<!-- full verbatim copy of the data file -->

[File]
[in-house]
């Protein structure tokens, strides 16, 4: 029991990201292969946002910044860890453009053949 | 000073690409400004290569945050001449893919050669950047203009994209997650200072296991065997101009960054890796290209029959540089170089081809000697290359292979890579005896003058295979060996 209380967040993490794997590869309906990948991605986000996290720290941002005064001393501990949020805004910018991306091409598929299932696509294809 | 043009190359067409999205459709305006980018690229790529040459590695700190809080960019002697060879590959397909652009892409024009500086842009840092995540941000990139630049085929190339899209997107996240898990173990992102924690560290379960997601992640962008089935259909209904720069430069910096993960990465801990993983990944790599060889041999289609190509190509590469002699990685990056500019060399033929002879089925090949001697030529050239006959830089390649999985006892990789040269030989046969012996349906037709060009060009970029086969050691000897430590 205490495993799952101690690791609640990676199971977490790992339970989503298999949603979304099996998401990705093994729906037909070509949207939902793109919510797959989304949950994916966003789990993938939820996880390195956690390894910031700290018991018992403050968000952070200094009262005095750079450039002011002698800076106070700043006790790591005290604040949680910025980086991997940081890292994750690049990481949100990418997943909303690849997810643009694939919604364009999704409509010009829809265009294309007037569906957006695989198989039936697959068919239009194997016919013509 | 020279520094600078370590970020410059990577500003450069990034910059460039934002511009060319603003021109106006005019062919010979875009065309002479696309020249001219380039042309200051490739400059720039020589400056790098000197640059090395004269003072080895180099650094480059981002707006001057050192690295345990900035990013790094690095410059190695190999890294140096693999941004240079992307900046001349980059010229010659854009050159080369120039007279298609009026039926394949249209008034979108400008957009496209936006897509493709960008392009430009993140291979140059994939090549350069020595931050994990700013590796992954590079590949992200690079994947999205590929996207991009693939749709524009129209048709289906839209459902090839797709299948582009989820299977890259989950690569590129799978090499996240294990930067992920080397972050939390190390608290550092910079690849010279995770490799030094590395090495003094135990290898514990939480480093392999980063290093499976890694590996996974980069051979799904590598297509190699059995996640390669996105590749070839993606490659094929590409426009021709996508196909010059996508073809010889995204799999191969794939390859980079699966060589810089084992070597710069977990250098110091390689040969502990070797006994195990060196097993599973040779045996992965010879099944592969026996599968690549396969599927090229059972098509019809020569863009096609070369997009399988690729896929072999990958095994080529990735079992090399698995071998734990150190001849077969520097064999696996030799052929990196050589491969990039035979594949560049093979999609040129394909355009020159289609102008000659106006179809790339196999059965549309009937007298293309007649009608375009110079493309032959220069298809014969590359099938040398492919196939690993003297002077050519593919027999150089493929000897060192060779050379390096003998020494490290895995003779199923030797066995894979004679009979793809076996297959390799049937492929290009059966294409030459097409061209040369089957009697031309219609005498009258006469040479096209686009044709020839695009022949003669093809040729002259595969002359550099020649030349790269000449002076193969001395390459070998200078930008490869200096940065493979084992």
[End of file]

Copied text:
[in-house]
């Protein structure tokens, strides 16, 4: 029991990201292969946002910044860890453009053949 | 000073690409400004290569945050001449893919050669950047203009994209997650200072296991065997101009960054890796290209029959540089170089081809000697290359292979890579005896003058295979060996 209380967040993490794997590869309906990948991605986000996290720290941002005064001393501990949020805004910018991306091409598929299932696509294809 | 043009190359067409999205459709305006980018690229790529040459590695700190809080960019002697060879590959397909652009892409024009500086842009840092995540941000990139630049085929190339899209997107996240898990173990992102924690560290379960997601992640962008089935259909209904720069430069910096993960990465801990993983990944790599060889041999289609190509190509590469002699990685990056500019060399033929002879089925090949001697030529050239006959830089390649999985006892990789040269030989046969012996349906037709060009060009970029086969050691000897430590 205490495993799952101690690791609640990676199971977490790992339970989503298999949603979304099996998401990705093994729906037909070509949207939902793109919510797959989304949950994916966003789990993938939820996880390195956690390894910031700290018991018992403050968000952070200094009262005095750079450039002011002698800076106070700043006790790591005290604040949680910025980086991997940081890292994750690049990481949100990418997943909303690849997810643009694939919604364009999704409509010009829809265009294309007037569906957006695989198989039936697959068919239009194997016919013509 | 020279520094600078370590970020410059990577500003450069990034910059460039934002511009060319603003021109106006005019062919010979875009065309002479696309020249001219380039042309200051490739400059720039020589400056790098000197640059090395004269003072080895180099650094480059981002707006001057050192690295345990900035990013790094690095410059190695190999890294140096693999941004240079992307900046001349980059010229010659854009050159080369120039007279298609009026039926394949249209008034979108400008957009496209936006897509493709960008392009430009993140291979140059994939090549350069020595931050994990700013590796992954590079590949992200690079994947999205590929996207991009693939749709524009129209048709289906839209459902090839797709299948582009989820299977890259989950690569590129799978090499996240294990930067992920080397972050939390190390608290550092910079690849010279995770490799030094590395090495003094135990290898514990939480480093392999980063290093499976890694590996996974980069051979799904590598297509190699059995996640390669996105590749070839993606490659094929590409426009021709996508196909010059996508073809010889995204799999191969794939390859980079699966060589810089084992070597710069977990250098110091390689040969502990070797006994195990060196097993599973040779045996992965010879099944592969026996599968690549396969599927090229059972098509019809020569863009096609070369997009399988690729896929072999990958095994080529990735079992090399698995071998734990150190001849077969520097064999696996030799052929990196050589491969990039035979594949560049093979999609040129394909355009020159289609102008000659106006179809790339196999059965549309009937007298293309007649009608375009110079493309032959220069298809014969590359099938040398492919196939690993003297002077050519593919027999150089493929000897060192060779050379390096003998020494490290895995003779199923030797066995894979004679009979793809076996297959390799049937492929290009059966294409030459097409061209040369089957009697031309219609005498009258006469040479096209686009044709020839695009022949003669093809040729002259595969002359550099020649030349790269000449002076193969001395390459070998200078930008490869200096940065493979084992």